Abstract: A transcriptome analysis was performed of Saccharomyces cerevisiae undergoing isoamyl alcohol-induced filament formation. In the crucial first 5 h of this process, only four mRNA species displayed strong and statistically significant increases in their levels of more than 10-fold. Two of these (YEL071w/DLD3 and YOL151w/GRE2) appear to play important roles in filamentation. The biochemical activities ascribed to these two genes (D-lactate dehydrogenase and methylglyoxal reductase, respectively) displayed similarly timed increases to those of their respective mRNAs. Mutants carrying dld3 mutations displayed reduced filamentation in 0.5% isoamyl alcohol and needed a higher concentration of isoamyl alcohol to effect more complete filament formation. Hence, DLD3 seems to be required for a full response to isoamyl alcohol, but is not absolutely essential for it. Mutants carrying gre2 mutations were derepressed for filament formation and formed large, invasive filaments even in the absence of isoamyl alcohol. These results indicate a previously unsuspected and novel role for the GRE2 gene product as a suppressor of filamentation by virtue of encoding isovaleraldehyde reductase activity
    Type of Publication: Journal article published
    PubMed ID: 16999827
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  • 9
    Keywords: CELLS ; EXPRESSION ; CELL ; GENE ; GENE-EXPRESSION ; SACCHAROMYCES-CEREVISIAE ; METABOLISM ; MECHANISM ; REDUCTION ; mechanisms ; BIOLOGY ; PHOSPHORYLATION ; SIGNAL ; ALPHA ; gene expression ; heat shock ; NUMBER ; STRESS ; MAMMALIAN-CELLS ; INCREASE ; mRNA ; LEVEL ; ENGLAND ; PROCESSING BODIES ; TRANSLATION INITIATION ; STRESS GRANULES ; P-BODIES ; TURNOVER ; AFRICAN TRYPANOSOME ; UNTRANSLATED REGION ; CYTOPLASMIC FOCI ; CELL BIOLOGY ; POSITION ; trypanosome ; Trypanosoma brucei ; BLOOD-STREAM ; eIF2 alpha ; LEISHMANIA-MAJOR ; MESSENGER-RNA DEGRADATION ; SPLICED-LEADER RNA ; stress granule
    Abstract: In trypanosomes there is an almost total reliance on post-transcriptional mechanisms to alter gene expression; here, heat shock was used to investigate the response to an environmental signal. Heat shock rapidly and reversibly induced a decrease in polysome abundance, and the consequent changes in mRNA metabolism were studied. Both heat shock and polysome dissociation were necessary for (1) a reduction in mRNA levels that was more rapid than normal turnover, (2) an increased number of P-body-like granules that contained DHH1, SCD6 and XRNA, (3) the formation of stress granules that remained largely separate from the P-body-like granules and localise to the periphery of the cell and, (4) an increase in the size of a novel focus located at the posterior pole of the cell that contain XRNA, but neither DHH1 nor SCD6. The response differed from mammalian cells in that neither the decrease in polysomes nor stress-granule formation required phosphorylation of eIF2 alpha at the position homologous to that of serine 51 in mammalian eIF2 alpha and in the occurrence of a novel XRNA-focus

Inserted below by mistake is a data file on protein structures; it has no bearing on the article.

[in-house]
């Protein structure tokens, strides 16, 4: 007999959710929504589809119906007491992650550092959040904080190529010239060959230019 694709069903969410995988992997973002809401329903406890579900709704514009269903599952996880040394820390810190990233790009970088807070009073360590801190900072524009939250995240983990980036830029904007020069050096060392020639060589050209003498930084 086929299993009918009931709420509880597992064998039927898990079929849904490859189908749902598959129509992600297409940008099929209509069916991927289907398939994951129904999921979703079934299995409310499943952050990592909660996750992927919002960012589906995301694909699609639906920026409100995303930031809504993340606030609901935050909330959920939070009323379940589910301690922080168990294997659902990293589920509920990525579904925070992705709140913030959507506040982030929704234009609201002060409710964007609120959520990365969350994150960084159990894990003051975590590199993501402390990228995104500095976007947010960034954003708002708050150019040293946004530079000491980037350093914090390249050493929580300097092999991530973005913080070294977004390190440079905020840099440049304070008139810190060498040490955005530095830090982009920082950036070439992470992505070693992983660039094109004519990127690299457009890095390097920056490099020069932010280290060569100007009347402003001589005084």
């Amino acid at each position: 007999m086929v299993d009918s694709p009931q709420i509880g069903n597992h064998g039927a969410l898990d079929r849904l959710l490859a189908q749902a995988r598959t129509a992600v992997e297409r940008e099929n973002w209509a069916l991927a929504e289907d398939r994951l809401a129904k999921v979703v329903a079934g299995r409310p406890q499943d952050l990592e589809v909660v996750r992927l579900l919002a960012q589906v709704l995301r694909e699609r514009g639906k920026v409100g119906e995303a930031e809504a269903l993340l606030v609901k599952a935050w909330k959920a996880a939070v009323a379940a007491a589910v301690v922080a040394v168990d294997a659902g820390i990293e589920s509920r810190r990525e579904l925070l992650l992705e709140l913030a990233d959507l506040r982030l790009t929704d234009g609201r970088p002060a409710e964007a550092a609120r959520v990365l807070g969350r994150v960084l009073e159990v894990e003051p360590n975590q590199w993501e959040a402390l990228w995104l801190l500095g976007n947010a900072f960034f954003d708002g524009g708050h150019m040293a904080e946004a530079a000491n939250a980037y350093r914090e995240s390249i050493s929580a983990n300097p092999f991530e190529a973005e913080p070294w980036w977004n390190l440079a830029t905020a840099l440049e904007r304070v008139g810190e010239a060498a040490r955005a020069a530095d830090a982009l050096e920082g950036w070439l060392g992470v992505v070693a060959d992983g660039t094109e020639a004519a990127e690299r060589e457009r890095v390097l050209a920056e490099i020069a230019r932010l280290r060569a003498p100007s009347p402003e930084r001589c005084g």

Type of Publication: Journal article published
    PubMed ID: 18713834
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  • 10
    Keywords: CANCER ; tumor ; CELL ; Germany ; human ; SYSTEM ; SYSTEMS ; DISEASE ; liver ; PROTEIN ; PROTEINS ; SAMPLE ; SAMPLES ; MOLECULES ; TISSUE ; TISSUES ; BIOLOGY ; MOLECULE ; IDENTIFICATION ; MEMBRANE ; INSTABILITY ; ELECTROPHORESIS ; pancreatic cancer ; SECTIONS ; molecular biology ; pancreas ; PANCREATIC-CANCER ; EXTRACTION ; SEPARATION ; USA ; protein fractionation ; CELL-CELL ; EFFECTOR MOLECULE ; ISLETS ; protein extraction
    Abstract: Proteins are the major class of effector molecules in cellular systems. For the identification of functional differences between normal and diseased tissues, a reliable analysis of their protein content is essential. Reproducible isolation and fractionation of intact proteins are important in this respect, but their complexity in structure and concentration, their close interaction, and their instability represent major challenges. For protein isolation in tissues, the breakdown of cell-cell and cell-matrix connections within a tissue without affecting protein quality is a critical factor. We compared different processes for a compartmental protein preparation from pancreatic tissue, one of the most challenging tissues for protein isolation because of its high protease content. Success of the different procedures varied greatly. Based on a scheme of tissue-slicing and subsequent cell isolation, we established a reliable workflow for the fractional extraction of cytosolic proteins, membrane and organelle proteins, nuclear proteins, and cytoskeletal filaments. The tissue slices also allow for a representative confirmation of individual samples' cellular status by histochemical processes, and a proper separation or mixing of cellular material from across a tumor if required
    Type of Publication: Journal article published
    PubMed ID: 19450236